crossings by ISEE-1,2 from launch in October 1977 Ihi ough December 1990. The 
survey was made visually with graphs of magnetic field data, from the UCLA 

• 4 - 

fiuxgalei [Ruitell, 1978], averaged every 12 eeconde' and plolted every four 
•econdfl. We lought well defined shocks adjacent to variable foreshock field in 
which the componenti ahowed higher amplitude than did the field magnitude, 
preferably ai nearly periodic oecillatione. We hoped in this manner to select 
largely transverse upstream waves that \>ould permit direct comparison with 
simple model waves such as those of Fig. 1. 

Our search yielded more than tw'o score of potentially suitable candidate 
shock crossings. We show five examples in this report, three from lSEE-1, two 
from lSEE-2. The examples have been studied at quarter-second resolution, that 
is, as plots of field measurements at the sampling rate of four points per second. 
We use a program, more accurately a constellation of programs, developed at 
UCLA to plot the data and analyze them to produce filtered plots, spectral ana- 
lyses, polarization hodograms, and, most importantly for this investigation, con- 
tinuous Computations of . By average , or , in this report, we mean 
the angle between the average and the shock normal during four minutes of 
waves recorded immediately outside the shock. 


Figure 2 is a full magnetic characterization of one example of the encounter 
of upstream UU* waves with the shock. The magnetic context can quickly be 
assessed by reference to the total field magnitude shown in the bottom graph of 
the left panel, where thr shock is visible as a sharp jump near the far right of 
the plot. The shock w«s preceded by a long period wavetrain (r<"* 4r*«ec) most 
clearly delineated in the By and B, components of the field. Other wove frequen- 
cies were obviously also present at lesser amplitudes. Tlie charact'.T of the 
waves is evident in the hodograms of the two right pa.oels and was substantially 
in the I-J plane-of-maximul-variance (upper right), where the superposition of 
the whole sequence of low-pass-ftltered cycles is displayed. Tlie wavetram was 

• 6 • 

not txclufively irantvvrie. but included a compreuional contribution, etpe* 
cially near the shock. Angle between the direction of propagation (the direr*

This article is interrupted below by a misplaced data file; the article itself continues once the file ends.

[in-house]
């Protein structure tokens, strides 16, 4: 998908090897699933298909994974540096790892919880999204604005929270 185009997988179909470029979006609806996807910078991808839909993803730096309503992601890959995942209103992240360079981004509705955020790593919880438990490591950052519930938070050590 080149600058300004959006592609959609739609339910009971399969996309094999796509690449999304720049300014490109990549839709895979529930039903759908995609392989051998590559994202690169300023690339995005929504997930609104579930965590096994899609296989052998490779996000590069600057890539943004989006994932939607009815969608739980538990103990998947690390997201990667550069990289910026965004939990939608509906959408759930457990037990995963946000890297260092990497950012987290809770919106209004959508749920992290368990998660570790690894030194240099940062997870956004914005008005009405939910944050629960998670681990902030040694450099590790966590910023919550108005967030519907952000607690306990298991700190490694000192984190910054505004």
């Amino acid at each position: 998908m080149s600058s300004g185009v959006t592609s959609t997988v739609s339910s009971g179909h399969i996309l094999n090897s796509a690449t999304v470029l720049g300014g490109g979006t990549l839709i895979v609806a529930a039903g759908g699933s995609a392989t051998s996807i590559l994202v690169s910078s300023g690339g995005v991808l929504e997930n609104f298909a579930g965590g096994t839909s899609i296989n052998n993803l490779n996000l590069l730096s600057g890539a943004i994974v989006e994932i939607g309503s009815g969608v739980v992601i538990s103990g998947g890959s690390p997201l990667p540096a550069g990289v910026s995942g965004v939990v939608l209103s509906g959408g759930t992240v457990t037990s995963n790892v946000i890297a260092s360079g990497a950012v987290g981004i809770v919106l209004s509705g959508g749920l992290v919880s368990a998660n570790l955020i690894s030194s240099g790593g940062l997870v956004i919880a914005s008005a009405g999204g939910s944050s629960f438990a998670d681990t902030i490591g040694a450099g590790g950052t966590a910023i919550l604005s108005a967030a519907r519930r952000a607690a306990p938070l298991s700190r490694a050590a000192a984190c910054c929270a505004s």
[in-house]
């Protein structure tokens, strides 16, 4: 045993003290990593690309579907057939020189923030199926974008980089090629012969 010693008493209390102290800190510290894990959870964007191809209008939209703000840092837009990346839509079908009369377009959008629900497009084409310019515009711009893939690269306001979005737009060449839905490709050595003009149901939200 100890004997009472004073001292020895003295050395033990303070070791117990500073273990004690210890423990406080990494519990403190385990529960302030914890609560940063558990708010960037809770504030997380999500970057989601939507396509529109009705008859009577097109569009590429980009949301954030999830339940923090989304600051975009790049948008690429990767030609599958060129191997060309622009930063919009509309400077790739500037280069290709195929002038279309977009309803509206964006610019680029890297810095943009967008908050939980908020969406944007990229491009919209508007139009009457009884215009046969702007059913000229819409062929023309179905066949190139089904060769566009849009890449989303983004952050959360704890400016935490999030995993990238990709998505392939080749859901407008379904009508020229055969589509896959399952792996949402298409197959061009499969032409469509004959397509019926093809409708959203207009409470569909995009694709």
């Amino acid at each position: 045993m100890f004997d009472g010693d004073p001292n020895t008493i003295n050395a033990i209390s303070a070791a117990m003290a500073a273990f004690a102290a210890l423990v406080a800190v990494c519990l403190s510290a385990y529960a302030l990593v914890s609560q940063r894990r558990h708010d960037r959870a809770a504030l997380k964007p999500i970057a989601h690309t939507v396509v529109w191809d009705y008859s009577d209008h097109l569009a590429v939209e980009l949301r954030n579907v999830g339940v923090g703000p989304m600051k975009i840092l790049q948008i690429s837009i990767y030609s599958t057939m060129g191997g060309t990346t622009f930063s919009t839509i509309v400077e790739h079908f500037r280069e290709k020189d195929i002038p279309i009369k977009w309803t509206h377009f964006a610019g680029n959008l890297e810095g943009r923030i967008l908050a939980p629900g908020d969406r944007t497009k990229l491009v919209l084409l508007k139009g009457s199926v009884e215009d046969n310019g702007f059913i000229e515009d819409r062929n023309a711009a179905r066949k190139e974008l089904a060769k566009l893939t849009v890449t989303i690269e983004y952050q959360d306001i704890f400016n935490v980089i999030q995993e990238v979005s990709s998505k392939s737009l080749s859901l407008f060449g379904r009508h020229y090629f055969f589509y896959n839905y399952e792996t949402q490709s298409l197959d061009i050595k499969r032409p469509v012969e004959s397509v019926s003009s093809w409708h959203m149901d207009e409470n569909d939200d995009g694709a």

tion of minimal variance) and the field was about 22*, essentially, but not 
entirely, parallel to . The essentially transverse wave in this case had an 
amplitude dB 0 6 Bq . The angle 1/30^ between the average jpstrran: B*vector 
and the nomina> model normal was 46*. 

l>ie graph at the top of the left panel is a plot of instantaneo'.r calcu* 
lated from the ISEX-1 data, showing the direction of every measured field vector 
with respect te the local model normal, and the average ni a dashed 

horizontal line. The dominant ULT periodicity of the waves is readily apparent in 
this representation, where the average period is about 38 sec. The solid cunre is 
a plot of theoretical i)j|„ calculated for the same idealized, ’’typical" transverse 
wave as in Figure 1, but with S^/ Bq s 0.6, and for the analogous location on a 
nominal shock. That is. for a point at the same angle to the solar-ecliptic x-axis 
on a model shock scaled by the parameters we used for Fig. 1, as the point at 
which the data of the figure were obtained. The model we use is 

.04 [(*-586)* -304 682], a cylindricrl coordinate version of the best fit ter- 
restrial bow shock derived by Slavin et al. [1984], wherep*^v^4■s^ 

Three more examples are shown in Figure 3. where we plot only the field 
magnitude and angle 1)3,, (t). The regularity of the oscillations of 03,, (t). as of 
the foreshock waves themselves, varied apj;»-ccicbly from case to case, with only 
tSe Sept. 6 case, in the middle, having waves as close to monochromatic a« those 
of .\o\*. 6 (Kig. 2). in every instance, however, the difT'-rmr e of inst;in',.i;» 'ous 153^ 
from its average is abundantly evident. It is especially important that the value 
of d3„ at the instant of shock encounter war not necessarily anywhere n»-nr the 
average. Table 1 summarizes the parameters attached to the data of Figures 2, 3 

and 4. 

- 6 - 


Although the main purpose oi this report has been served by display of Pig- 
ures 2 and 3. we call attention to several characteristics of the data that have 
appeared as a "bonus" in examining these plots and that we believe will be of 
considerable significance in further investigations of quasi-parallel shock struc- 

First, we see that the instantaneous value of iSaj, at the shock encounters 
(marked by vertical solid lines), w'as in every case equal to or greater than the 
average ■jJgQj, , marked in the figures. In effect, the local shock, insofar as it 
appeared as an abrupt, quasi-perpendicular jump in the field, always occurred 
while tJqj, (t) defined temporarily a locally quasi-perpendicular geometry. Figure 
4 illustrates a second very clear example, like that of the center panel of Fig. 3. 
where iJgj, (t) at shock encounter was >60°, unmistakably well above iS 3 qjj , which 
was 3 Qj, ~ 37° (35° in Fig. 3b). 

Second, as a sort of complement to the foregoing observation, we see in